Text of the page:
Antonio Rodriguez, ONE|NB’s Assistant Director of Asset Management, joined panelists from around the country on Wednesday, Feb. 9, 2022, during an online NeighborWorks America symposium on bridging the digital divide.
Rodriguez spoke about the creation of ONE|NB Connects, the free mesh WiFi network installed during the pandemic in the Olneyville neighborhood of Providence. When the pandemic began in early 2020, ONE|NB conceived of and created the network to address the urgent need for internet access in the neighborhood. Residents needed access for school, health, and other essential services.
NeighborWorks America showed a video featuring Rodriguez and Harry, a resident of Olneyville who uses the ONE|NB Connects service. The full-length version is below:
While the pandemic drove home the need for digital inclusion, communities responded in different ways. Panelists agreed that digital inclusion is not the same as digital equity – access doesn’t equate to usability.
Rodriguez and other panelists noted the importance of getting community input to learn what people actually need. While ONE|NB Connects was set up to provide WiFi access, Rodriguez said, it took interns to walk the neighborhood and inform community members of the service before they started to use it. In the case of ONE|NB Connects, Rodriguez said, usage rose from 200 users to 1,500 “once we showed people how to use it.”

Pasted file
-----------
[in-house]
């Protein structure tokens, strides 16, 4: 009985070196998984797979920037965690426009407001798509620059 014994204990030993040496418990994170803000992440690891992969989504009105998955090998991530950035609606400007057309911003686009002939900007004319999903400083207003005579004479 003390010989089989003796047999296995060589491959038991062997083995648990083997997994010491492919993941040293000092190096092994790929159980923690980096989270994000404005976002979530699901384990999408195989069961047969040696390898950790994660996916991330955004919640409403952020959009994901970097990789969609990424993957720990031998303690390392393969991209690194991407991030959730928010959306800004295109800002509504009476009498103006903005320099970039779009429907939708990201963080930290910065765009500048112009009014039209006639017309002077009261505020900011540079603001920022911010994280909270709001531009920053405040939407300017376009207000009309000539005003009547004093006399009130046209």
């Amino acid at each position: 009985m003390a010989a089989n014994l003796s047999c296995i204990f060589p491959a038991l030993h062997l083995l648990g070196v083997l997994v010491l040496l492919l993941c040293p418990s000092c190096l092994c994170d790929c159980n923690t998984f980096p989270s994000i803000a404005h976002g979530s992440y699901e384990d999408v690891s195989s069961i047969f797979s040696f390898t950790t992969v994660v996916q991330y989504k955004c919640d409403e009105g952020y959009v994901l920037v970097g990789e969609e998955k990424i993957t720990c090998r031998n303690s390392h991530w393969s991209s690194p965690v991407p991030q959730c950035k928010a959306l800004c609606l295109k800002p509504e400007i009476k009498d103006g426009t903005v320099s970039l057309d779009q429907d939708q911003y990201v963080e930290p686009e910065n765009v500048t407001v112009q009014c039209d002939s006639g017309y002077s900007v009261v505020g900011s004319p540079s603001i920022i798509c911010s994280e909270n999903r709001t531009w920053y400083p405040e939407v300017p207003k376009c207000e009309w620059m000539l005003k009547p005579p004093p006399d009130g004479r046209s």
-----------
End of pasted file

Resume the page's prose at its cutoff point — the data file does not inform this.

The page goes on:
“We realized that just getting access to the digital realm is not enough,” he said. “We’re constantly inviting people to the table. … The community knows what it wants.”
Internet access and speeds vary in communities despite levels of coverage. Only by reaching out to the community, in their own environment can service providers know what is needed and how well the needs of the community are being serviced.
And access is not the only issue, Rodriguez said. The devices people use can be an issue limiting their internet access, an issue in low-income communities where people cannot afford the latest, fastest devices. And because the internet and electronics are always changing, there is a constant need for upgrades. “It’s an ongoing battle,” he said.
ONE|NB Connects happened largely because of its local partners, Rodrigues said, including OSHEAN, Harbor Networks, and American Tele-Connect Services. And local solutions are key, he said, toward making a free WiFi network replicable in other parts of the state.
The Phase 2 expansion of ONE|NB Connects is under way. The expansion project is expected to fill gaps in the WiFi network, reduce lag times, increase speeds, and expand the service’s reach to more parts of the neighborhood.
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